The six weeks since my last post have been a busy time. Amidst a lot of work to get our Reach Fund and Impact Management programmes up and running, I’ve also been speaking to organisations about the ‘Infrastructure Investment’ strand of our capacity building work, as advertised in my last post.
This series of conversations has been really enlightening, and I have a few more scheduled: this process has been greatly enhanced by working closely with our colleagues at Big Society Capital and Cabinet Office. As this post explains, Big Society Capital have been testing a ‘Building Block’ framework with the intermediaries in their portfolio, which has provided a useful frame for my conversations. Cabinet Office, meanwhile, have supported both of our organisations to work carefully through our initial findings, and map out how best to develop this strand of work from here.
We have talked through and agreed an initial set of hypotheses which we are seeking to test: answers to the basic questions which underpin the rationale for this work. Firstly, we must ask ourselves what intermediary structures we believe are required to achieve our overall objective: to increase the amount of social investment flowing to charities and social enterprises, in order that they can sustain and increase their social impact.
Our shared hypothesis is that intermediaries are required to play three key roles: fund management, advisory support, and platforms to aggregate and share market information. BSC’s ‘building blocks’ are an increasingly tested and refined answer to the next question for us: “What capabilities and capacities do these different types of intermediary require to flourish?”.
On this front, there has thus far been broad consensus on the fundamentals, whilst acknowledging that there is still a lot of uncertainty about how the market will develop, which makes a key building block – the development of a medium-long term sustainable business model – challenging to achieve. The feedback we’ve had so far suggests that this affects intermediaries as a whole, but is a particular issue for advisory organisations.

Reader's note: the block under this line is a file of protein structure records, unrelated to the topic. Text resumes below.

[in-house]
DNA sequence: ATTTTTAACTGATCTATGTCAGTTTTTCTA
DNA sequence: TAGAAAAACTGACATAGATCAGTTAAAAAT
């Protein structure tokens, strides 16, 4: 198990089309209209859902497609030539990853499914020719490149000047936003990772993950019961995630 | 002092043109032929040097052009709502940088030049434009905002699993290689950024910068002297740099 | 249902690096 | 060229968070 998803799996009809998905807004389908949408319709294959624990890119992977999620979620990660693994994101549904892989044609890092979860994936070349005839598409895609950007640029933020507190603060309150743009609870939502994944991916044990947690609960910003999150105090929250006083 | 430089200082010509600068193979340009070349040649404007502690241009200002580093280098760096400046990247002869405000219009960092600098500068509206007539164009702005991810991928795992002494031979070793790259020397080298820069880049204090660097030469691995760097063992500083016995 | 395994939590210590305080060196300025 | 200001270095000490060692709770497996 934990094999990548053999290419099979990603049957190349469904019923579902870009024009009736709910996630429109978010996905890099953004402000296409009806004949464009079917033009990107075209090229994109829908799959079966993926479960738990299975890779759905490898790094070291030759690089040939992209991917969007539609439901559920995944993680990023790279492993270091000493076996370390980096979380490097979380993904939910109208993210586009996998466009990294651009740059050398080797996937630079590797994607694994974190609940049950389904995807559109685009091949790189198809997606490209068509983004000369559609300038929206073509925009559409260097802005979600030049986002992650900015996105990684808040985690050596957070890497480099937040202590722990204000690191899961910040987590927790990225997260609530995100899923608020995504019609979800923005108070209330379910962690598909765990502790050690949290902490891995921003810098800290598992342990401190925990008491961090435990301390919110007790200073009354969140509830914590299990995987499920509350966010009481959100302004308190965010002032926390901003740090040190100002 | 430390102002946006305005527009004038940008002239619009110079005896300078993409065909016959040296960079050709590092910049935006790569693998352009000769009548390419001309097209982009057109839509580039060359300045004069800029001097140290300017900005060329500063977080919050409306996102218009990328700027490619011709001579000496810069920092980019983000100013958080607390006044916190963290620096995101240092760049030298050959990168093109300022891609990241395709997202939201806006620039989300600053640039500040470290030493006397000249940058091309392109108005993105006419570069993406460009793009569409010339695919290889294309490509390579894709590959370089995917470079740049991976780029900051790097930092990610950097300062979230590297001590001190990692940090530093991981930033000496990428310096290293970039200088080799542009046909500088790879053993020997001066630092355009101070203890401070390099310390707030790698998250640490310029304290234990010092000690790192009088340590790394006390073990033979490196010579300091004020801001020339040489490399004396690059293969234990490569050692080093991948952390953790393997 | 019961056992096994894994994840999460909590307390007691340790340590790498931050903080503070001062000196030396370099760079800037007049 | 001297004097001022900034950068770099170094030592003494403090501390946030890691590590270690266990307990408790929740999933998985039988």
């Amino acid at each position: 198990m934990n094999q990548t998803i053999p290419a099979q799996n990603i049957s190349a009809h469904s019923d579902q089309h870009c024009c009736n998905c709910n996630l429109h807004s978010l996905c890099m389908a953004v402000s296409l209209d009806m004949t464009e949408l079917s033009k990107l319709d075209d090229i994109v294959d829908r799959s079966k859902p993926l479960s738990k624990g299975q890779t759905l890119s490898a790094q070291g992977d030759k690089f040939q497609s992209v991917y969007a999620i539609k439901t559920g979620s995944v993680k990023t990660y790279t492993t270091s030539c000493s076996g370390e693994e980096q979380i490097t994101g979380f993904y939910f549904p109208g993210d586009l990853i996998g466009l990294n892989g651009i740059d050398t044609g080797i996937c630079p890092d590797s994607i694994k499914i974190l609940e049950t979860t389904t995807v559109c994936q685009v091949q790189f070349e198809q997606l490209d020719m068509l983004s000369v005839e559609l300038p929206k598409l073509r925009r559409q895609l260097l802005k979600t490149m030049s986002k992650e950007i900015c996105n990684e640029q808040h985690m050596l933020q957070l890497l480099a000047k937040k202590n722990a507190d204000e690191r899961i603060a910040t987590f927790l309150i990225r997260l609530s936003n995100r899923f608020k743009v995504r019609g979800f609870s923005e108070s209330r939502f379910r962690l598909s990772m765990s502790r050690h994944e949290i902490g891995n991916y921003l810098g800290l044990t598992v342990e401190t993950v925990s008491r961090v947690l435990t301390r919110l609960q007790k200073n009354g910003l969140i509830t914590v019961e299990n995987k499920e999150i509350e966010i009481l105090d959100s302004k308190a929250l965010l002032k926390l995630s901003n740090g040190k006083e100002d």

While this is an overarching gap which we do not have the levers to fill directly, three broad themes have emerged at this stage in the conversation, all of which could contribute to reducing this uncertainty: learning and insight, data and systems, and recruitment and talent.
The first theme – learning and insight – is a gap partly as a function of the social investment market still being in a relatively early stage of development. Programmes such as the Investment and Contract Readiness fund are still quite recent, so understanding what the long-term impact on grantees, and hence the value of the support provided, requires ongoing work.
Such learning can be seen as enabling infrastructure to the extent that it would allow us to more precisely identify where advisory support works most effectively (i.e. leads to sustainable and impactful social investment), and hence strengthen the argument that their work is ‘worth paying for’.
Closely related, the use of data and systems amongst all intermediaries has consistently come through as an area which introduces ‘friction’, in the form of time spent maintaining less than ideal systems, and the opportunity cost of organisations being less data-driven (within individual organisations, and across the market as a whole) than they might be.
Recruitment and talent, meanwhile, appears to be a challenge of different degrees and ‘flavours’ across different types of intermediaries: in some cases, the gap is in being able to find suitably experienced candidates, while some organisations have reported that retaining and nurturing the talent they have is a recurring issue.
These three themes all have the potential to be addressed through supporting individual organisations to address their own challenges, as part of a co-ordinated, collaborative approach. Precisely what this might look like for each theme – and the types of investment or ‘fund’ we and others could establish to resource such work – are what we need to work through in the next stage of this process.
But first, we need to have more conversations, to do a bit more testing – do these three themes resonate? Is there anything crucial which we have missed? Once we have settled those questions, we can proceed to build out potential solutions: again, the preferred approach being to design these in a responsive way, taking feedback and building consensus as we go. Given that, please do get in touch with your challenges, objections, suggestions and questions: I will be working towards sharing a delivery plan towards the end of July, and any such contributions will be very welcome.